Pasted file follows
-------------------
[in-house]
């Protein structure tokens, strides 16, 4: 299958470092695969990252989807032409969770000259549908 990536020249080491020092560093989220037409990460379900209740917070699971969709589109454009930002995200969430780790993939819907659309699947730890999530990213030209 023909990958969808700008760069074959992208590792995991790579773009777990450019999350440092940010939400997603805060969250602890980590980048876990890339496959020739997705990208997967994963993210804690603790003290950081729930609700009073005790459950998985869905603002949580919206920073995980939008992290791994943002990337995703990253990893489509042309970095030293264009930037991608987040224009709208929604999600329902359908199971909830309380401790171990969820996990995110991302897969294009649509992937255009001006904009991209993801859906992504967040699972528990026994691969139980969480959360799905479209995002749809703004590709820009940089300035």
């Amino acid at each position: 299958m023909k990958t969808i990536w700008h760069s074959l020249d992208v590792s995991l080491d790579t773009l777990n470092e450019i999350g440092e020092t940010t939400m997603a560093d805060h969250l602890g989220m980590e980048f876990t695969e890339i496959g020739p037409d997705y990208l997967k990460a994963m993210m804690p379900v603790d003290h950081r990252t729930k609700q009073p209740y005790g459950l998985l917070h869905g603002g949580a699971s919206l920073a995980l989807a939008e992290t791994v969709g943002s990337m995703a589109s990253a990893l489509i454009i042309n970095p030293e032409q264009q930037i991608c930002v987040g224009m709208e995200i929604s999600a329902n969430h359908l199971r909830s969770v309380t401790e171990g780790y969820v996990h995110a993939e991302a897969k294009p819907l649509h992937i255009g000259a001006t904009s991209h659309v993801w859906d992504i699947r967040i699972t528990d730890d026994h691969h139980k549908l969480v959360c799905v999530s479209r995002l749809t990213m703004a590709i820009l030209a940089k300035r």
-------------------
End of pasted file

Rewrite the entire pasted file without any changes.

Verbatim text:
[in-house]
């Protein structure tokens, strides 16, 4: 299958470092695969990252989807032409969770000259549908 990536020249080491020092560093989220037409990460379900209740917070699971969709589109454009930002995200969430780790993939819907659309699947730890999530990213030209 023909990958969808700008760069074959992208590792995991790579773009777990450019999350440092940010939400997603805060969250602890980590980048876990890339496959020739997705990208997967994963993210804690603790003290950081729930609700009073005790459950998985869905603002949580919206920073995980939008992290791994943002990337995703990253990893489509042309970095030293264009930037991608987040224009709208929604999600329902359908199971909830309380401790171990969820996990995110991302897969294009649509992937255009001006904009991209993801859906992504967040699972528990026994691969139980969480959360799905479209995002749809703004590709820009940089300035």
């Amino acid at each position: 299958m023909k990958t969808i990536w700008h760069s074959l020249d992208v590792s995991l080491d790579t773009l777990n470092e450019i999350g440092e020092t940010t939400m997603a560093d805060h969250l602890g989220m980590e980048f876990t695969e890339i496959g020739p037409d997705y990208l997967k990460a994963m993210m804690p379900v603790d003290h950081r990252t729930k609700q009073p209740y005790g459950l998985l917070h869905g603002g949580a699971s919206l920073a995980l989807a939008e992290t791994v969709g943002s990337m995703a589109s990253a990893l489509i454009i042309n970095p030293e032409q264009q930037i991608c930002v987040g224009m709208e995200i929604s999600a329902n969430h359908l199971r909830s969770v309380t401790e171990g780790y969820v996990h995110a993939e991302a897969k294009p819907l649509h992937i255009g000259a001006t904009s991209h659309v993801w859906d992504i699947r967040i699972t528990d730890d026994h691969h139980k549908l969480v959360c799905v999530s479209r995002l749809t990213m703004a590709i820009l030209a940089k300035r």